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On the Charts: Alicia Keys' "Freedom" Can't Boot Boyle

December 23, 2009 12:00 AM ET

The Big News: In most weeks, Alicia Keys would certainly have topped the Billboard Top 200 with strong first-week sales of 417,000. But Keys' The Element of Freedom couldn't overcome the towering sales monolith that is Susan Boyle, and Keys debuted at Number Two, marking the first time since her 2001 debut album Songs in A Minor that one of the singer's studio albums didn't top the charts in its first week.

And then there's Susan Boyle. The Britain's Got Talent runner-up has already broken several chart records in I Dreamed A Dream's now-four week reign atop the chart, and the album showed no signs of slowing down as it sold another 661,000 copies this week according to Nielsen SoundScan numbers — a 14 percent increase from last week. With 2,460,000 in sales after only a month, Boyle has the top-selling album of 2009, besting Michael Jackson, Taylor Swift and Eminem. Swift's Fearless broke the 5 million sales mark this week, selling another 239,000 copies to place fourth on the Top 200. Andrea Bocelli's My Christmas hung around at Number Three while the newly engaged Carrie Underwood's Play On took Number Five.

Debuts: With the holiday spending spree behind us, only two new albums managed to make a dent on the charts: Keys and Robin Thicke's Sex Therapy: The Experience, which sold 123,000 copies to place at Number Nine. For Keys, Element of Freedom's debut week of 417,000 copies represents a sizable drop from the 742,000 units As I Am sold in its first week in 2007.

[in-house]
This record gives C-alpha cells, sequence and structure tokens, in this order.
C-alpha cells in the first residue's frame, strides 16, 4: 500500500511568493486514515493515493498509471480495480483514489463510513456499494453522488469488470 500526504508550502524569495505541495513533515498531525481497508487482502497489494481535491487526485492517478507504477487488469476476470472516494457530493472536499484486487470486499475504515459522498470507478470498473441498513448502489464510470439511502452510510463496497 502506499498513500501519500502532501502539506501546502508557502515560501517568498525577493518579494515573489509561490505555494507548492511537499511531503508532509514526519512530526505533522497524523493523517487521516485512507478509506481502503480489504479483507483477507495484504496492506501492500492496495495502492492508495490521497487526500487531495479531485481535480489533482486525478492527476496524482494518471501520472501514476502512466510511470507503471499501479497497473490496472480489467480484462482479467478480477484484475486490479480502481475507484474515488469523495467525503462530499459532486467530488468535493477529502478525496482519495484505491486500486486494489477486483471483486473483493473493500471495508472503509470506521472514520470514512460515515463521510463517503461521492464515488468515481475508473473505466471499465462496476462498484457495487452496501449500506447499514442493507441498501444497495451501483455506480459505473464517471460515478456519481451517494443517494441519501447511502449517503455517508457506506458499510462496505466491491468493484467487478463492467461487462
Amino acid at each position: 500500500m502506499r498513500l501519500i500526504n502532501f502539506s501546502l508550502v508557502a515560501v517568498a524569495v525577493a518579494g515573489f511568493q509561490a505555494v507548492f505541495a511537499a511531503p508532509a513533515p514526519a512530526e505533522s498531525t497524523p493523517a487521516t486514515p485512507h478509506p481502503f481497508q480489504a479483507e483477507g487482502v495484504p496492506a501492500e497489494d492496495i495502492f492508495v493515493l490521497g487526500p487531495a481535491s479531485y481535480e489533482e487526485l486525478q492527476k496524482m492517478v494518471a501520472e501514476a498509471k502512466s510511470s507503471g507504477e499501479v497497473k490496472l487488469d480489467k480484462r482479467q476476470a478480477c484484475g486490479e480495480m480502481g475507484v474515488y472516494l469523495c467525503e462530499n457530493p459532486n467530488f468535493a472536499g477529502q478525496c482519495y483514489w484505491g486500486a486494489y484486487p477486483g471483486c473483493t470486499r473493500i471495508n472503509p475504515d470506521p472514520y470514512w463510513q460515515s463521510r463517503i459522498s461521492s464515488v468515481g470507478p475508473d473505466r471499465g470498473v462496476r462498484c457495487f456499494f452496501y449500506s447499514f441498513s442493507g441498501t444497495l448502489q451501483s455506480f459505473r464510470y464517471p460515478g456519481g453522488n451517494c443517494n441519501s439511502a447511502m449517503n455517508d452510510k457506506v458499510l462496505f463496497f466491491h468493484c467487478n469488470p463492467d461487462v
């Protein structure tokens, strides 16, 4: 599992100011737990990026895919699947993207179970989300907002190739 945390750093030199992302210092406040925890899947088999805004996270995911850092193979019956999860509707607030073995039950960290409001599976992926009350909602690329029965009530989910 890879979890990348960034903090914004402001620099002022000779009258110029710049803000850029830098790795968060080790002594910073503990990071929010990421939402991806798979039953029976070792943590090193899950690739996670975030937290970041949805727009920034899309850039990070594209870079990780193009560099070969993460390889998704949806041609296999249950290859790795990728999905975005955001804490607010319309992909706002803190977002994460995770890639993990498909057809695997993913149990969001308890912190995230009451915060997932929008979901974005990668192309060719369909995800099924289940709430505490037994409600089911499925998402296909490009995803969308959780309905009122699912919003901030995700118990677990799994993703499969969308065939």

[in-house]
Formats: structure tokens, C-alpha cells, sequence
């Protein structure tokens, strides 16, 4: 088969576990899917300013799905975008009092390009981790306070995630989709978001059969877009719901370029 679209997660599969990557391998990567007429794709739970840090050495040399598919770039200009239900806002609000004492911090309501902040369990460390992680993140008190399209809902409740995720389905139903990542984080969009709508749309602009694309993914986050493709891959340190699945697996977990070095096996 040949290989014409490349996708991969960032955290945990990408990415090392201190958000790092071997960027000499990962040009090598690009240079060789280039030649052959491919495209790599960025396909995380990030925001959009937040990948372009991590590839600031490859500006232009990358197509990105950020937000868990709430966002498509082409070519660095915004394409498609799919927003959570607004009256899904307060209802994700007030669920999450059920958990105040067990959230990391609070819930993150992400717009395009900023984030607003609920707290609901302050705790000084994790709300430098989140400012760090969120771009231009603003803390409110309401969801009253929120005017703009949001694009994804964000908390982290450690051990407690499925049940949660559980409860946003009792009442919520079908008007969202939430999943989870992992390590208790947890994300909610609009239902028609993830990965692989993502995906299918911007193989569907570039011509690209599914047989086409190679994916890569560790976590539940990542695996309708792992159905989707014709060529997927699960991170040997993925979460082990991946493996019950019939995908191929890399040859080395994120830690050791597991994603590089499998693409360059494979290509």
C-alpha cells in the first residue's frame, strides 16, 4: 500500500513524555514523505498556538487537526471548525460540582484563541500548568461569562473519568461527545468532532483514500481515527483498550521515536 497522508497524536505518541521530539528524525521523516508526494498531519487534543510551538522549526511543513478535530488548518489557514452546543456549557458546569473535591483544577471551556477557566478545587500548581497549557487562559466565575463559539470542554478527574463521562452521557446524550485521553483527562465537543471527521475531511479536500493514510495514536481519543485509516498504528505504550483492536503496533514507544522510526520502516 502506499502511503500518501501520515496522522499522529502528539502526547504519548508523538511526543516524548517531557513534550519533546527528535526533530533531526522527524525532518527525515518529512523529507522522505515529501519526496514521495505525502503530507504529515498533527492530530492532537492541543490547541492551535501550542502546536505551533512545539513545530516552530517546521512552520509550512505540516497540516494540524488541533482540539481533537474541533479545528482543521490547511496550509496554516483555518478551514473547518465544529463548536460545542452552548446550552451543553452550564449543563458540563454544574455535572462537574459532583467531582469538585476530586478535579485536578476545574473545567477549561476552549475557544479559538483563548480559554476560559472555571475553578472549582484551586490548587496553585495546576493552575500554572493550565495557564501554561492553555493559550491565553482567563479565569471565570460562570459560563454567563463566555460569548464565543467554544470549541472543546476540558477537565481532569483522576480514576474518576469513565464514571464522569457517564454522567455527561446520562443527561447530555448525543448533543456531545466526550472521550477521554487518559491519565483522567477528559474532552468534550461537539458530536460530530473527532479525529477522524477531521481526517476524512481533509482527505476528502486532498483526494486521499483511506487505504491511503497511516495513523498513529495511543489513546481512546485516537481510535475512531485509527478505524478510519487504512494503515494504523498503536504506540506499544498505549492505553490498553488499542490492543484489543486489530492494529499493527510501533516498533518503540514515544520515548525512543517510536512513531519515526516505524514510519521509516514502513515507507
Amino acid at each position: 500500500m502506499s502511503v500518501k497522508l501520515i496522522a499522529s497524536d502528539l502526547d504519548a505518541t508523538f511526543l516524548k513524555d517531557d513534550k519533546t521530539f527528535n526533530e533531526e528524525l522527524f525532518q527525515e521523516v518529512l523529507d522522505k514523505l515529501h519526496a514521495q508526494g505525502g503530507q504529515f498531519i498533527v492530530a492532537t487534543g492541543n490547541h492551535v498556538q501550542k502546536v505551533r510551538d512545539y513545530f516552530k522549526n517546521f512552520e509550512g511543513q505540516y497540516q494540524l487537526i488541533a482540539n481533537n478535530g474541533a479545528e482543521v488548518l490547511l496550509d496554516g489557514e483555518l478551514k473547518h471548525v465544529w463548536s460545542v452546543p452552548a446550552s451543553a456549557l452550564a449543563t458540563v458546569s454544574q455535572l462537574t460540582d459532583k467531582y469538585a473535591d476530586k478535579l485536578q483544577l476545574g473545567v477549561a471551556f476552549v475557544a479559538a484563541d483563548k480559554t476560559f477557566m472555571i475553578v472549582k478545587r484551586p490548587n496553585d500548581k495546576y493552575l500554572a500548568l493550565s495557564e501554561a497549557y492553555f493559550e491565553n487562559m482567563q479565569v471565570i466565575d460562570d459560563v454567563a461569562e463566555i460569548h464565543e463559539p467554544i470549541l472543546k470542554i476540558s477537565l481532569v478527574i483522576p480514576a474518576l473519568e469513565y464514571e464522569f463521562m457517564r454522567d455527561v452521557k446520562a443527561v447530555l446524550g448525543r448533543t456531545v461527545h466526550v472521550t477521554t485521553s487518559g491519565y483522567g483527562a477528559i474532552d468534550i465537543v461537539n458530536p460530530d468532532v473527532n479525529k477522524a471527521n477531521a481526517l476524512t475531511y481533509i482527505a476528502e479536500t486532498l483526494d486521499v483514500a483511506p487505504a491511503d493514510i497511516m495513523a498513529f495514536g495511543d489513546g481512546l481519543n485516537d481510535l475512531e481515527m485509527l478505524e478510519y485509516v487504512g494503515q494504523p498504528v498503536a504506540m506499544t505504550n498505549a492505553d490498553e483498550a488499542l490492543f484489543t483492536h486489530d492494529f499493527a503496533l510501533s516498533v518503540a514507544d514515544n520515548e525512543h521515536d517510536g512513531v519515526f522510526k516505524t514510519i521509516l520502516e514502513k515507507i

Last Week's Heroes: Curious how Chris Brown's Graffiti fared after all the die-hards scooped it up in its debut week? Not that terribly. Graffiti's sales dropped a bearable 47 percent in its second week, selling 54,000 copies as it fell from Seven to 28. And many artists crossed the platinum mark: Lady Gaga's The Fame officially broke into two million territory, Swift went quintuple platinum, Michael Buble's Crazy Love crossed a million and Underwood's Play On found itself a mere 2,300 copies away from accomplishing the same.

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Song Stories

“Vicious”

Lou Reed | 1972

Opening Lou Reed's 1972 solo album, the hard-riffing "Vicious" actually traces its origin back to Reed's days with the Velvet Underground. Picking up bits and pieces of songs from the people and places around him, and filing his notes for later use, Reed said it was Andy Warhol who provided fuel for the song. "He said, 'Why don't you write a song called 'Vicious,'" Reed told Rolling Stone in 1989. "And I said, 'What kind of vicious?' 'Oh, you know, vicious like I hit you with a flower.' And I wrote it down literally."

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